10 March 2016 – Spanish Bitcoin startup Octopocket is enabling Bitcoin transactions in the ephemeral messaging app, Telegram. Their technology works without any additional software, and works through Telegram’s chat interface. Their English support is skeletal at best, and their service isn’t yet live in the US. If you want an early look, you can start a chat with their service by sending a message to @octopocket_bot via Telegram, though. Their interface and service methodology raises some security and transparency questions, as well as being comparatively uncompetitive relative to existing mobile wallets.
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The interface is a pretty cut and dry chatbot, with webhooks for enabling your account and support. To be perfectly honest, it doesn’t exactly inspire confidence. You have to enable the bot’s “pocket” functionality through an opaque registration page on their website, which presumably links your Telegram account’s phone number and email address to their transaction system, as far as I can tell. You can only conduct transactions using Octopocket through their Telegram bot, meaning they’ve introduced several more points of failure and parties to the trust model than strictly necessary.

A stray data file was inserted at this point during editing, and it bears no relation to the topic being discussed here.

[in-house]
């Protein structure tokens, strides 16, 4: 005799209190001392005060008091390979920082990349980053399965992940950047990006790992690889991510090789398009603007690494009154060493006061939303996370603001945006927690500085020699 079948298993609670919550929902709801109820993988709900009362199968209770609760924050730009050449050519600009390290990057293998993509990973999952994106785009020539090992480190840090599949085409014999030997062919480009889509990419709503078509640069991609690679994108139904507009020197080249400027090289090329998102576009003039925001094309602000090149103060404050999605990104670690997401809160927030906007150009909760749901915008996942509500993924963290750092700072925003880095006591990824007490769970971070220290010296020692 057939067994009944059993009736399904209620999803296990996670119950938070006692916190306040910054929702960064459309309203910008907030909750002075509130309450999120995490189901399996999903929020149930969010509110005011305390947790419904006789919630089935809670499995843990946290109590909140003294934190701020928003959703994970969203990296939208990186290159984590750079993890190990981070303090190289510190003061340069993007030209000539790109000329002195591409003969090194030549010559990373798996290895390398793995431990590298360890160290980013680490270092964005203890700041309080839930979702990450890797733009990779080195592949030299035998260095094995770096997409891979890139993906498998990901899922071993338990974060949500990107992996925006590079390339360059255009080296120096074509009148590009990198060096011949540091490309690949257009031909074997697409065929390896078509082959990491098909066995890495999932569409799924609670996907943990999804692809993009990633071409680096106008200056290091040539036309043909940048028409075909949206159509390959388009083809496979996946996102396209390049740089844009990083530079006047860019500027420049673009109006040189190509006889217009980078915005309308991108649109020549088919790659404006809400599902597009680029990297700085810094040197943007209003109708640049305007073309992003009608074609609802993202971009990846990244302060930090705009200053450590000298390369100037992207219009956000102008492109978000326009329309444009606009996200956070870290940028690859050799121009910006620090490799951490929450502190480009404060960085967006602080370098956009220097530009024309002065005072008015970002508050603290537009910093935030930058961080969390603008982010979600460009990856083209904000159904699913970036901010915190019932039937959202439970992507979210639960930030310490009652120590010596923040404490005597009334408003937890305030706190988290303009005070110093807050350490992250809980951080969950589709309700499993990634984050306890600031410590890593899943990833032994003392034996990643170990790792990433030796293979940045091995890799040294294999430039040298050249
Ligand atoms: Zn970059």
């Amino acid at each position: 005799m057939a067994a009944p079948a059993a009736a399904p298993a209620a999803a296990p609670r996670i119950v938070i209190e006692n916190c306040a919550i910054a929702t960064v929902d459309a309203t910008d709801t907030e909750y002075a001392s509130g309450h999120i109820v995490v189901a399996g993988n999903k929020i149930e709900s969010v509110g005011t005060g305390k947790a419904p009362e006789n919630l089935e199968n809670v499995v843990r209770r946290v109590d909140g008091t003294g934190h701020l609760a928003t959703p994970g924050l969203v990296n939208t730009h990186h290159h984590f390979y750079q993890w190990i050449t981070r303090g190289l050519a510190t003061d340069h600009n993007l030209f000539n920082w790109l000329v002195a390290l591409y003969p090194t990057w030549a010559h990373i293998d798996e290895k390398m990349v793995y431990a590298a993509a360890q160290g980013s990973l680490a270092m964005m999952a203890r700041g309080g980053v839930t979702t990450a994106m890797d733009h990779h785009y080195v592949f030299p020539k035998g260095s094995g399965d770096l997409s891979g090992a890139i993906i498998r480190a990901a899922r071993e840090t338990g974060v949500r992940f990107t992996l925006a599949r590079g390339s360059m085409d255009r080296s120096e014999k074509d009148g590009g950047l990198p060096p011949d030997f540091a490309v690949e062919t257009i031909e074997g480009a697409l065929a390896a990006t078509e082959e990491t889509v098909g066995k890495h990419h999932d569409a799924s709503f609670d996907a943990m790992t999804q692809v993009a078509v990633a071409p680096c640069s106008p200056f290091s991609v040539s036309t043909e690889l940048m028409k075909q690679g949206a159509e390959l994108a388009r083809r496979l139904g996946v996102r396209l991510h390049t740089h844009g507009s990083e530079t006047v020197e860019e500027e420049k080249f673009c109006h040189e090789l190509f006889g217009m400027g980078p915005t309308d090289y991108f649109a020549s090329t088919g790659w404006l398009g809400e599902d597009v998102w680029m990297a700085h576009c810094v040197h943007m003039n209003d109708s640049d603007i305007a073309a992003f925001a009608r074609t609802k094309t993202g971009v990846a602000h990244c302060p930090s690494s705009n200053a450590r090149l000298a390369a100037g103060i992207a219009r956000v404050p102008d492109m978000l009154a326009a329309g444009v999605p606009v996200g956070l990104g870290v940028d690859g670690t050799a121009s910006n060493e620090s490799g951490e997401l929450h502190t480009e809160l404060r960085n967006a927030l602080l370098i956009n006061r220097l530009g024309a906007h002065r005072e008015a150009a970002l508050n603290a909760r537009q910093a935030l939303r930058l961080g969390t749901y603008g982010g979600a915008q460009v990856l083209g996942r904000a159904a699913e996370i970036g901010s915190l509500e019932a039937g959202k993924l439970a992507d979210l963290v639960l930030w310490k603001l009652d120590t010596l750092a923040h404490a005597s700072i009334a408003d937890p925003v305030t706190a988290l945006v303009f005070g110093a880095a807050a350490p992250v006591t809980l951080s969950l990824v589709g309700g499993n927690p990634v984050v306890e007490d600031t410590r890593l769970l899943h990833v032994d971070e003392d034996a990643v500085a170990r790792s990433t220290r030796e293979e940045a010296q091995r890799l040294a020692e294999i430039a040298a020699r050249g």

I’m not sure what utility they presume to offer with their service as it stands. Currently, it is more inconvenient and less secure than copy-pasting a QR code from Mycelium or another mobile wallet into telegram – if the bot goes down, if their accounting server gets hacked, or an exploit is found in Telegram’s API, Their system fails, whereas the QR code method’s only disadvantage is that the person you want to transact with knows one of your Bitcoin wallet addresses. What’s more, they store your funds in fiat currency on their end, meaning if Bitcoin fluctuates while you’re attempting to use their service, you can pay much more or less than originally intended, and you can’t make money on any deposited Bitcoin in the long term as BTC appreciates.
While Octopocket offers some interesting functionality to Telegram users regarding Bitcoin, Bitcoin and mobile wallet users will likely find the service inconvenient, insecure, and inelegant compared to what they can already do with their choice of wallet. As it stands, Octopocket needs to develop a lot in terms of transparency, user-friendliness, and security before I’d consider it a good option for Bitcoin transactions on Telegram, or anywhere else.
What do you think about the state of mobile Bitcoin security? Let us know in the comments!
Images Courtesy Of Telegram, Octopocket
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